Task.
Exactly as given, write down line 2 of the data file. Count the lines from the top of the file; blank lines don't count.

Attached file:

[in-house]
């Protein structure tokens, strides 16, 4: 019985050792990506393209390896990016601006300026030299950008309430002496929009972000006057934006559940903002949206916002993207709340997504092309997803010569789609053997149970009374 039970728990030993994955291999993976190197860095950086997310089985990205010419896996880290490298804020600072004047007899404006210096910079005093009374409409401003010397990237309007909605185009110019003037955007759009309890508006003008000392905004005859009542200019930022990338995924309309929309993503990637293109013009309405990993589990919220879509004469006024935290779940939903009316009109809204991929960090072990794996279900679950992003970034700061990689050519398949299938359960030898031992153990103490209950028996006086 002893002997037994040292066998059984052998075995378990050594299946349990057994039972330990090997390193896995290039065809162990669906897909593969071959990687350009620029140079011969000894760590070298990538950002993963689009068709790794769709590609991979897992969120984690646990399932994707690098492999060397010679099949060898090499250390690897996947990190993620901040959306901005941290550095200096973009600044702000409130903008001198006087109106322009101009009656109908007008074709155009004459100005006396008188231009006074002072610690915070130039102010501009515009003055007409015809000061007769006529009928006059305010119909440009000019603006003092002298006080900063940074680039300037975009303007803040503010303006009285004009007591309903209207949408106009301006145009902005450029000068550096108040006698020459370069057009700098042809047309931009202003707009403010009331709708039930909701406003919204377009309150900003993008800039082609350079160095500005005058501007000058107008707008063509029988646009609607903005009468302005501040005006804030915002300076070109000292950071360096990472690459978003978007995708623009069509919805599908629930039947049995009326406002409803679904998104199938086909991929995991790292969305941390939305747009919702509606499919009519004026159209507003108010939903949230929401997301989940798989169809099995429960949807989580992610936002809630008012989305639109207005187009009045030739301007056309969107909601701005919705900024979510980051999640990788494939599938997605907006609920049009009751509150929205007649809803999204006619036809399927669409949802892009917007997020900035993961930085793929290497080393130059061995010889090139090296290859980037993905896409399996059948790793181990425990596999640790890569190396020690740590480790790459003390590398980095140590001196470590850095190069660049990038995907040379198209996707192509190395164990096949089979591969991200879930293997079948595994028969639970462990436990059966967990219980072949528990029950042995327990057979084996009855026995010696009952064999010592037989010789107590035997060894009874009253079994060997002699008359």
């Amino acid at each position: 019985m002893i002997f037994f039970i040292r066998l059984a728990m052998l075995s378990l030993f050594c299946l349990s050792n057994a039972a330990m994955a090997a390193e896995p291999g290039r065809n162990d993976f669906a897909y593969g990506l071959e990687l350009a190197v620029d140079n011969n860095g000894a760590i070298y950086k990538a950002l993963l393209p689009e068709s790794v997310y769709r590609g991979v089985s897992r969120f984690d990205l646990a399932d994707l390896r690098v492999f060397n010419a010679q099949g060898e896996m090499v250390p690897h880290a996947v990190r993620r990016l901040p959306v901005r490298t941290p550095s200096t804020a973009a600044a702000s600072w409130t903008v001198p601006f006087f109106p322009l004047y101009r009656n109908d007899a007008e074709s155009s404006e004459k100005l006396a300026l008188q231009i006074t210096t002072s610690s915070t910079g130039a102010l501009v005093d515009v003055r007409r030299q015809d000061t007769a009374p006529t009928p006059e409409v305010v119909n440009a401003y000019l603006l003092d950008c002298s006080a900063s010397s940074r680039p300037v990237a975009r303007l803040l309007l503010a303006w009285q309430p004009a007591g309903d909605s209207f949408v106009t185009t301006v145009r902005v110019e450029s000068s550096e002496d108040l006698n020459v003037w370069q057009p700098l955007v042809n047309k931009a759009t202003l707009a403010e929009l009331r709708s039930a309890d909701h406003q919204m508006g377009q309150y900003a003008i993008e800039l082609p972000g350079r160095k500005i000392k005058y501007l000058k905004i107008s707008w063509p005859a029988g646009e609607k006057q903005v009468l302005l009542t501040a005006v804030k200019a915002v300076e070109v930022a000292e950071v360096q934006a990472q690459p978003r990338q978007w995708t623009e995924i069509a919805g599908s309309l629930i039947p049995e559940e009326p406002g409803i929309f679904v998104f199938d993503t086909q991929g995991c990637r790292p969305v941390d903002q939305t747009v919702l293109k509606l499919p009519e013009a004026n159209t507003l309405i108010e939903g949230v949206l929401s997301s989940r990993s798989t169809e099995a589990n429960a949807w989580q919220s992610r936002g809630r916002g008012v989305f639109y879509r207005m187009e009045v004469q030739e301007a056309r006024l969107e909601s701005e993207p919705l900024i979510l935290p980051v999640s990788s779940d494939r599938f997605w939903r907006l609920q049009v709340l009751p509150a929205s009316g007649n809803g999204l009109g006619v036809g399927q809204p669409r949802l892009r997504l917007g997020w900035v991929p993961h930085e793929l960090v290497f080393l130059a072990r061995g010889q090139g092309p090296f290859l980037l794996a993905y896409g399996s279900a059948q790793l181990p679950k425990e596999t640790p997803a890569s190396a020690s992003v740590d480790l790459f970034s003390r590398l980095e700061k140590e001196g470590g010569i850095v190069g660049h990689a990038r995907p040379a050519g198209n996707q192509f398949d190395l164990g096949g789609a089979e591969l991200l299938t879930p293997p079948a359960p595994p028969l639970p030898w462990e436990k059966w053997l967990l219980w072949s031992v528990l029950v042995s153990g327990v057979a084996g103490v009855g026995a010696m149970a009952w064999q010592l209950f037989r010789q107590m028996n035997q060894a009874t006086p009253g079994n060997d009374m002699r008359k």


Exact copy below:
């Protein structure tokens, strides 16, 4: 019985050792990506393209390896990016601006300026030299950008309430002496929009972000006057934006559940903002949206916002993207709340997504092309997803010569789609053997149970009374 039970728990030993994955291999993976190197860095950086997310089985990205010419896996880290490298804020600072004047007899404006210096910079005093009374409409401003010397990237309007909605185009110019003037955007759009309890508006003008000392905004005859009542200019930022990338995924309309929309993503990637293109013009309405990993589990919220879509004469006024935290779940939903009316009109809204991929960090072990794996279900679950992003970034700061990689050519398949299938359960030898031992153990103490209950028996006086 002893002997037994040292066998059984052998075995378990050594299946349990057994039972330990090997390193896995290039065809162990669906897909593969071959990687350009620029140079011969000894760590070298990538950002993963689009068709790794769709590609991979897992969120984690646990399932994707690098492999060397010679099949060898090499250390690897996947990190993620901040959306901005941290550095200096973009600044702000409130903008001198006087109106322009101009009656109908007008074709155009004459100005006396008188231009006074002072610690915070130039102010501009515009003055007409015809000061007769006529009928006059305010119909440009000019603006003092002298006080900063940074680039300037975009303007803040503010303006009285004009007591309903209207949408106009301006145009902005450029000068550096108040006698020459370069057009700098042809047309931009202003707009403010009331709708039930909701406003919204377009309150900003993008800039082609350079160095500005005058501007000058107008707008063509029988646009609607903005009468302005501040005006804030915002300076070109000292950071360096990472690459978003978007995708623009069509919805599908629930039947049995009326406002409803679904998104199938086909991929995991790292969305941390939305747009919702509606499919009519004026159209507003108010939903949230929401997301989940798989169809099995429960949807989580992610936002809630008012989305639109207005187009009045030739301007056309969107909601701005919705900024979510980051999640990788494939599938997605907006609920049009009751509150929205007649809803999204006619036809399927669409949802892009917007997020900035993961930085793929290497080393130059061995010889090139090296290859980037993905896409399996059948790793181990425990596999640790890569190396020690740590480790790459003390590398980095140590001196470590850095190069660049990038995907040379198209996707192509190395164990096949089979591969991200879930293997079948595994028969639970462990436990059966967990219980072949528990029950042995327990057979084996009855026995010696009952064999010592037989010789107590035997060894009874009253079994060997002699008359």